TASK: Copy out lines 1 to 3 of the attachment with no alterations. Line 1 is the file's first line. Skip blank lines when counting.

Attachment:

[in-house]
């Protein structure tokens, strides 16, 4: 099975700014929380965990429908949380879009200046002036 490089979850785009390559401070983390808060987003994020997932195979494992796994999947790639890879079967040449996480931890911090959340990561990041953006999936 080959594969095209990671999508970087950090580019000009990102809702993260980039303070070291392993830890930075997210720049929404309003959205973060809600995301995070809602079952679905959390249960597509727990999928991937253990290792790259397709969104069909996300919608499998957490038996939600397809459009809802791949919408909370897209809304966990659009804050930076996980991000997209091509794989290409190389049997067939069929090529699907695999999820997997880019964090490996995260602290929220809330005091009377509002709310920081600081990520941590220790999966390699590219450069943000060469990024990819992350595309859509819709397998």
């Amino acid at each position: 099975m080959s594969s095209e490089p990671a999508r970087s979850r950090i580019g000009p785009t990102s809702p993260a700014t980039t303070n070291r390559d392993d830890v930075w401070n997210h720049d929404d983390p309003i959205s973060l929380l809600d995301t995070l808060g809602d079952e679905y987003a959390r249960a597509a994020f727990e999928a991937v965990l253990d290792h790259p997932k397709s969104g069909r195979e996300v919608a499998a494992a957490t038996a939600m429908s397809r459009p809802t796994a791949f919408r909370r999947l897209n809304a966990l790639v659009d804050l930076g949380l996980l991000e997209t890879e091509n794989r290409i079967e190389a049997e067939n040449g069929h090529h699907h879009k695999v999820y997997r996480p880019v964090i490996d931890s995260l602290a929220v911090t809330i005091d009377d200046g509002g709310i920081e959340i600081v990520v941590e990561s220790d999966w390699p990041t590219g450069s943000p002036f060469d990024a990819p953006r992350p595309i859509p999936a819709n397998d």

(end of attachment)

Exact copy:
[in-house]
């Protein structure tokens, strides 16, 4: 099975700014929380965990429908949380879009200046002036 490089979850785009390559401070983390808060987003994020997932195979494992796994999947790639890879079967040449996480931890911090959340990561990041953006999936 080959594969095209990671999508970087950090580019000009990102809702993260980039303070070291392993830890930075997210720049929404309003959205973060809600995301995070809602079952679905959390249960597509727990999928991937253990290792790259397709969104069909996300919608499998957490038996939600397809459009809802791949919408909370897209809304966990659009804050930076996980991000997209091509794989290409190389049997067939069929090529699907695999999820997997880019964090490996995260602290929220809330005091009377509002709310920081600081990520941590220790999966390699590219450069943000060469990024990819992350595309859509819709397998």
């Amino acid at each position: 099975m080959s594969s095209e490089p990671a999508r970087s979850r950090i580019g000009p785009t990102s809702p993260a700014t980039t303070n070291r390559d392993d830890v930075w401070n997210h720049d929404d983390p309003i959205s973060l929380l809600d995301t995070l808060g809602d079952e679905y987003a959390r249960a597509a994020f727990e999928a991937v965990l253990d290792h790259p997932k397709s969104g069909r195979e996300v919608a499998a494992a957490t038996a939600m429908s397809r459009p809802t796994a791949f919408r909370r999947l897209n809304a966990l790639v659009d804050l930076g949380l996980l991000e997209t890879e091509n794989r290409i079967e190389a049997e067939n040449g069929h090529h699907h879009k695999v999820y997997r996480p880019v964090i490996d931890s995260l602290a929220v911090t809330i005091d009377d200046g509002g709310i920081e959340i600081v990520v941590e990561s220790d999966w390699p990041t590219g450069s943000p002036f060469d990024a990819p953006r992350p595309i859509p999936a819709n397998d």